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Sunday, October 30, 2011

Hacking the company's laptop PART 1

This articles talks about hacking and other activities which may seems to be illegal and will certainly get you into trouble if you are caught doing it. I would advise you read it as a form of entertainment and treat it as entirely fiction without any truth in it. Ok, let’s set this imaginary environment.

WE all had laptops for a long, long time that I did not even remember the days where laptop did not exist. Due to special considerations, my department had always had the privilege of admin rights on our laptop due to the work we do. We are required to install software, run privilege tasks etc on a daily basis. We never imagine the day that this would end. We never had the problem of facing this. Until now.

Due to new firm requirement, we are required to upgrade to a new version of the laptop OS with some enhancements as well as a new set of software for our work. This time, the top management came down on us hard and decided that we should not have administrative rights to the corporate laptop because we are supposed to perform our privileged task on another laptop. Ok, let’s leave that out of our story. The fact that we may be caught out in the field for weeks, it does not seems logical that we do not have access to our email and other corporate information systems. Therefore, we NEED to have administrative rights to the laptop. SOMEHOW.

Let’s pause for a minute if you feel that we need to discuss the moral and legal issue here. Like I said, its an imaginary environment. By all rights of standard, we should never have to ask for any thing and everything is given. However, this does not actually happen in the real world or for that matters, this imaginary world of our. So, someone needs to be the hero. Someone need to break some rules. Someone will have to do it. Yes, I know, that would be me.

Ok, lets come back to the story. So, many of us find that we cannot even insert a thumbdrive (oops, sorry, flashdrive) without triggering an administrative prompt. Life has been hell since the upgrade and it seems like the end of days is just about to begin. Unknown to most, a few of us are already beginning to work on this “problem”. The intention is just to be able to have enough rights to perform some of our installations etc without having to tear the laptop apart. Of course, in the process, we would not want to trigger any alert or alarms as well. Hackers get caught. Good hackers DON’T get caught.

So, we narrowed down our options. One of the endgame objectives would no doubt be the administrative rights. A more direct answer would be the administrator password. And inside our laptop, there is the local administrator account, which is used by the IT support department to roll out updates and perform installation on our laptop. This seems like the very object we want.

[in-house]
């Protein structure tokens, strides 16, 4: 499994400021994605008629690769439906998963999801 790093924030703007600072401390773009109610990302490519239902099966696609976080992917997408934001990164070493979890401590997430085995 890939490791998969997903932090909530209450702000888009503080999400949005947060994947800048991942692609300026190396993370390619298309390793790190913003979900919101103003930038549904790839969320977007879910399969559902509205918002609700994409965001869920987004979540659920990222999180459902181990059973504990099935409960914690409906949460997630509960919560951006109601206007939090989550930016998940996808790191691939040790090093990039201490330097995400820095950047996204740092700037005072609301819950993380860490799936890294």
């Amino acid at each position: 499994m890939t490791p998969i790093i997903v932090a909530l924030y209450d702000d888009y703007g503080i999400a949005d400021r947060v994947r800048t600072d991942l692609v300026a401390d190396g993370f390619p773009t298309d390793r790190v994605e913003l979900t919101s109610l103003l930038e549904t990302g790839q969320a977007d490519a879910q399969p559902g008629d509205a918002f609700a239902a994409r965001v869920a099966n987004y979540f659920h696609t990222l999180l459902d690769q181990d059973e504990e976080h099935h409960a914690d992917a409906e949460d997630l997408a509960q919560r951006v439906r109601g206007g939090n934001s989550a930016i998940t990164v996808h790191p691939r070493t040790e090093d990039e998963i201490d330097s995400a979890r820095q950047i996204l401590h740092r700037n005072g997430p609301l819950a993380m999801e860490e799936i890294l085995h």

Usually before I go about the hard way, I try the easy way. In fact, the easy way usually works. I tried a few passwords. No luck. In fact, I was very caution to ensure that password lockout was not enable on this account. For very obvious reasons, if this account is lockout, it will be difficult to recover the system. I always wonder if this is the reason why everyone wants to attack the admin account, beside than knowing it has the rights of god on the machine. So, it does not use a simple password.

Another very direct way to recover a system is to wipe the password. This is more effective than you can imagine. I had broken tons of laptop whose owner does not want me to enter their system by simply rebooting into my boot CD and wiping off the administrator password. However, we have a problem here. This system is protected by a disk based encryption. When we boot up from a foreign OS, the encrypted partition simple will not mount. In fact, this was one problem I was dying to crack. Anyway, wiping the password is not the way to go.

Another approach is to extract the password hash. We all heard of rainbow tables and LCP. I guess this would be easy. I had extracted lots of passwords hashes in the past using PWDump or FGDump. One obstacle lies ahead. Antivirus. The antivirus is switch on to the maximum mode which simply detect and delete anything and everything it feels is dangerous. This includes some of our tools which we use for work as well. Nasty. The question is : Do I want to break the antivirus as well? Antivirus firm has spend millions on R&D to ensure their solution works and works well in a corporate environment. I am sure they had figured out that someone will want to disabled or uninstall their product in the corporate. Secondly, I also do not want to trigger some alarm if I had my antivirus off.  

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